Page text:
This focus area is designed to empower agricultural water users and managers to maximize efficiency of water use, conserve irrigation water, and minimize adverse impacts of irrigation and other water management practices to the environment. In addition, it enhances capacity of agricultural consultants, technical service providers, educators, policy-makers, and other professionals to advise, mentor, and educate water users regarding best management practices applicable to agricultural water conservation.

Agricultural Water


Continuing Education Study Materials for Certified Crop Advisors
Water availability for irrigation in the Western United States is often limited, and in many cases, declining. Below-average snow pack, drought, interstate conflicts, ground water pumping restrictions, and declining ground water from non-renewable aquifers have all contributed to declining water supplies for irrigation. These water shortages have been occurring in many western U.S. irrigated watersheds and ground water basins to some degree for the past several years. Combined with water transfers from agriculture to municipal and industrial uses and increasing recreational and environmental demands for water, the relevance of irrigation management with limited water supplies has greatly increased.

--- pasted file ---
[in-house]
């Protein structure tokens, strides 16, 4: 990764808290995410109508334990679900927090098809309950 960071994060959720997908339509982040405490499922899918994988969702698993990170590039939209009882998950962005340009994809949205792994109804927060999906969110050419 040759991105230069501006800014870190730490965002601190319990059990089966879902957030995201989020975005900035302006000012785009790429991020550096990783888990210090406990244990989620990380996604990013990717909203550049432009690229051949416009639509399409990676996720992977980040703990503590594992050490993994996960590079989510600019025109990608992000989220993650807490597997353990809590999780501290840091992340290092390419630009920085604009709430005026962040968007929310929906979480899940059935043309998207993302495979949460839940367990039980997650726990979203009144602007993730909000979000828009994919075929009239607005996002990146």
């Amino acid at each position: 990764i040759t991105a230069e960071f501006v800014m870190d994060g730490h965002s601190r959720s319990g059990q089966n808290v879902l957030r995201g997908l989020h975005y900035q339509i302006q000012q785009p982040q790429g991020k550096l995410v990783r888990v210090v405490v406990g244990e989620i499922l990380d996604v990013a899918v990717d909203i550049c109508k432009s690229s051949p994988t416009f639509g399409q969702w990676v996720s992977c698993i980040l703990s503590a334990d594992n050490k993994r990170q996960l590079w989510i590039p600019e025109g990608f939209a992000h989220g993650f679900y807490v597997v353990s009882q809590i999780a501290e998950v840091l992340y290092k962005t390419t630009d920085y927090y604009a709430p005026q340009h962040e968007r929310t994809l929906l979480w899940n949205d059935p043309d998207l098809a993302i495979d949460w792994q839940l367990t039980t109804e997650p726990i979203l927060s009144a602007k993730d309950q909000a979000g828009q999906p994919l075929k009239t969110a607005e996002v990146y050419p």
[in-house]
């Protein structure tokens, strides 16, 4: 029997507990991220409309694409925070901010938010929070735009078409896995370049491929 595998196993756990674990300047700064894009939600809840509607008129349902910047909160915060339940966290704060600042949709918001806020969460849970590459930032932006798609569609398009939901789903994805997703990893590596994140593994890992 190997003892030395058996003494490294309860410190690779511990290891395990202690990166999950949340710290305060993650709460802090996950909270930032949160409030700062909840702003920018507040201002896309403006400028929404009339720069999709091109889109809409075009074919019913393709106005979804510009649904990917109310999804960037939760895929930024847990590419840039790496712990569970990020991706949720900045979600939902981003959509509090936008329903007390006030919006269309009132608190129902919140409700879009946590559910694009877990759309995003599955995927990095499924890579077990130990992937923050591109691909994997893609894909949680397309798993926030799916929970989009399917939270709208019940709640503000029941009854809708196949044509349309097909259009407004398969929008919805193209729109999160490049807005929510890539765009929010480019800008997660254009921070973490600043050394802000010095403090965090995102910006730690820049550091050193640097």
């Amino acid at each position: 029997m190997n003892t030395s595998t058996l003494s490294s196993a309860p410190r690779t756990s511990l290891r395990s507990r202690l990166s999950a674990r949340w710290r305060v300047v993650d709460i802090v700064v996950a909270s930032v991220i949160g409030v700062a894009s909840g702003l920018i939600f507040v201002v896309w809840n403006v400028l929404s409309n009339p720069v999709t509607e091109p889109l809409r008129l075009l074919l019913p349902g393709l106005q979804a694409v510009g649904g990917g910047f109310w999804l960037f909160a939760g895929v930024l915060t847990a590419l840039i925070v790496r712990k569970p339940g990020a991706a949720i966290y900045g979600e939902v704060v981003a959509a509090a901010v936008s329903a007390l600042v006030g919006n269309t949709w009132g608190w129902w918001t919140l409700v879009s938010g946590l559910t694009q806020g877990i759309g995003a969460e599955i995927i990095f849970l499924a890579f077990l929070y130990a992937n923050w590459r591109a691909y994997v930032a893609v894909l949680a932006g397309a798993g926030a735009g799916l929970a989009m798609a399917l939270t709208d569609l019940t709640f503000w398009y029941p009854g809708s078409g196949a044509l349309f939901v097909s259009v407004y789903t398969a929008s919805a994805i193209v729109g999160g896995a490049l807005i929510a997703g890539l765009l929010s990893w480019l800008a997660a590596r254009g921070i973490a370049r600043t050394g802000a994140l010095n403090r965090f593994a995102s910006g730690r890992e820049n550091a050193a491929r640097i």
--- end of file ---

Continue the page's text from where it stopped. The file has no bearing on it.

In response to these growing demands on available water and the necessity of focusing on agricultural water use and conservation today and in the future, the NPM Regional Water Program partners has developed a series of training modules for Certified Crop Advisers (CCA) and other agricultural management professionals, intended to build upon concepts and suggestions for limited-irrigation management, provide updates on research projects relevant to the topic of limited water irrigation, and suggest further resources and techniques for managing irrigated cropping systems under tighter water supplies.

CCAs wishing to study the content of these modules and apply for certification renewal credits should access the modules and quiz questions through the CCA web page of the American Society of Agronomy’s web page.